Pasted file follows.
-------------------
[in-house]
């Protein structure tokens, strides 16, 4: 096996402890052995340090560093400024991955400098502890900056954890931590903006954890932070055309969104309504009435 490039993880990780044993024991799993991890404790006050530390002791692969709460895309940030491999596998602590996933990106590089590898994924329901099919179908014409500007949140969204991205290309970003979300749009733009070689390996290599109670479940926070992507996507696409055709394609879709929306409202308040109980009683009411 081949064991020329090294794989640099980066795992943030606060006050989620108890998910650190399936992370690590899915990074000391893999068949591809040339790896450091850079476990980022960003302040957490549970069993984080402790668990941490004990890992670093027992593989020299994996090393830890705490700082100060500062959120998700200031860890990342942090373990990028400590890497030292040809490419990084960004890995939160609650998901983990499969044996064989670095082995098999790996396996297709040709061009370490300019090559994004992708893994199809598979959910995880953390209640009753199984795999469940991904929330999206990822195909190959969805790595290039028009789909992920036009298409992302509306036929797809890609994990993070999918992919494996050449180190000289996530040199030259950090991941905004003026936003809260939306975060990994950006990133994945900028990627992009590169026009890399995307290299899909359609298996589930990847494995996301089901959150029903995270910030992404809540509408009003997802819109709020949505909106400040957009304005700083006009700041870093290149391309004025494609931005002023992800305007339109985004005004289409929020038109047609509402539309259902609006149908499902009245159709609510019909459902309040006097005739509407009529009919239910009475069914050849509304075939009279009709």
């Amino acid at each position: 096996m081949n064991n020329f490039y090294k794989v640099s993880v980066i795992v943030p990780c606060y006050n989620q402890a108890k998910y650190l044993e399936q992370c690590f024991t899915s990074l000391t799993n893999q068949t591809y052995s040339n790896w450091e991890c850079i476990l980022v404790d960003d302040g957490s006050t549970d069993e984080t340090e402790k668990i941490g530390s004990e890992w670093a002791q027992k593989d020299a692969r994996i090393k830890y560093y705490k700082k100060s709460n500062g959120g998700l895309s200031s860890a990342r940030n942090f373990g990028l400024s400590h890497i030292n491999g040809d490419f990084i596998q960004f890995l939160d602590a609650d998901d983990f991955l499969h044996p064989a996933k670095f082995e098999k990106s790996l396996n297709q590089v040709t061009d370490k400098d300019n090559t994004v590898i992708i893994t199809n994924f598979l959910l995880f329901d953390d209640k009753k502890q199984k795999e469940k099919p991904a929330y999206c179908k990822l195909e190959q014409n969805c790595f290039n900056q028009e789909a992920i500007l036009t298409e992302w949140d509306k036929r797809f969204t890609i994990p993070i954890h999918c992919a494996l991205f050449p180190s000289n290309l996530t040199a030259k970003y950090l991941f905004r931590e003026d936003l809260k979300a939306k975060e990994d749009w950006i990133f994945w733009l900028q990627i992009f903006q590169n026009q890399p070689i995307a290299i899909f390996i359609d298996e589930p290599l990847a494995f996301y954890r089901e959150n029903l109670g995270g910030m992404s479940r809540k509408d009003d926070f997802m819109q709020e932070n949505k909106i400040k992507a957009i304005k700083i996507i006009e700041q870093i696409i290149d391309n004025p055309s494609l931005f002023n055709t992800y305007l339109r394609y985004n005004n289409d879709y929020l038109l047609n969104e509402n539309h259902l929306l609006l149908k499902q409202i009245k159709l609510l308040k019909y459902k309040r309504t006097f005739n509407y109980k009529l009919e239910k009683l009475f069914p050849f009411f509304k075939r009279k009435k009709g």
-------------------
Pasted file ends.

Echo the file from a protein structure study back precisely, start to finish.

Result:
[in-house]
């Protein structure tokens, strides 16, 4: 096996402890052995340090560093400024991955400098502890900056954890931590903006954890932070055309969104309504009435 490039993880990780044993024991799993991890404790006050530390002791692969709460895309940030491999596998602590996933990106590089590898994924329901099919179908014409500007949140969204991205290309970003979300749009733009070689390996290599109670479940926070992507996507696409055709394609879709929306409202308040109980009683009411 081949064991020329090294794989640099980066795992943030606060006050989620108890998910650190399936992370690590899915990074000391893999068949591809040339790896450091850079476990980022960003302040957490549970069993984080402790668990941490004990890992670093027992593989020299994996090393830890705490700082100060500062959120998700200031860890990342942090373990990028400590890497030292040809490419990084960004890995939160609650998901983990499969044996064989670095082995098999790996396996297709040709061009370490300019090559994004992708893994199809598979959910995880953390209640009753199984795999469940991904929330999206990822195909190959969805790595290039028009789909992920036009298409992302509306036929797809890609994990993070999918992919494996050449180190000289996530040199030259950090991941905004003026936003809260939306975060990994950006990133994945900028990627992009590169026009890399995307290299899909359609298996589930990847494995996301089901959150029903995270910030992404809540509408009003997802819109709020949505909106400040957009304005700083006009700041870093290149391309004025494609931005002023992800305007339109985004005004289409929020038109047609509402539309259902609006149908499902009245159709609510019909459902309040006097005739509407009529009919239910009475069914050849509304075939009279009709």
């Amino acid at each position: 096996m081949n064991n020329f490039y090294k794989v640099s993880v980066i795992v943030p990780c606060y006050n989620q402890a108890k998910y650190l044993e399936q992370c690590f024991t899915s990074l000391t799993n893999q068949t591809y052995s040339n790896w450091e991890c850079i476990l980022v404790d960003d302040g957490s006050t549970d069993e984080t340090e402790k668990i941490g530390s004990e890992w670093a002791q027992k593989d020299a692969r994996i090393k830890y560093y705490k700082k100060s709460n500062g959120g998700l895309s200031s860890a990342r940030n942090f373990g990028l400024s400590h890497i030292n491999g040809d490419f990084i596998q960004f890995l939160d602590a609650d998901d983990f991955l499969h044996p064989a996933k670095f082995e098999k990106s790996l396996n297709q590089v040709t061009d370490k400098d300019n090559t994004v590898i992708i893994t199809n994924f598979l959910l995880f329901d953390d209640k009753k502890q199984k795999e469940k099919p991904a929330y999206c179908k990822l195909e190959q014409n969805c790595f290039n900056q028009e789909a992920i500007l036009t298409e992302w949140d509306k036929r797809f969204t890609i994990p993070i954890h999918c992919a494996l991205f050449p180190s000289n290309l996530t040199a030259k970003y950090l991941f905004r931590e003026d936003l809260k979300a939306k975060e990994d749009w950006i990133f994945w733009l900028q990627i992009f903006q590169n026009q890399p070689i995307a290299i899909f390996i359609d298996e589930p290599l990847a494995f996301y954890r089901e959150n029903l109670g995270g910030m992404s479940r809540k509408d009003d926070f997802m819109q709020e932070n949505k909106i400040k992507a957009i304005k700083i996507i006009e700041q870093i696409i290149d391309n004025p055309s494609l931005f002023n055709t992800y305007l339109r394609y985004n005004n289409d879709y929020l038109l047609n969104e509402n539309h259902l929306l609006l149908k499902q409202i009245k159709l609510l308040k019909y459902k309040r309504t006097f005739n509407y109980k009529l009919e239910k009683l009475f069914p050849f009411f509304k075939r009279k009435k009709g």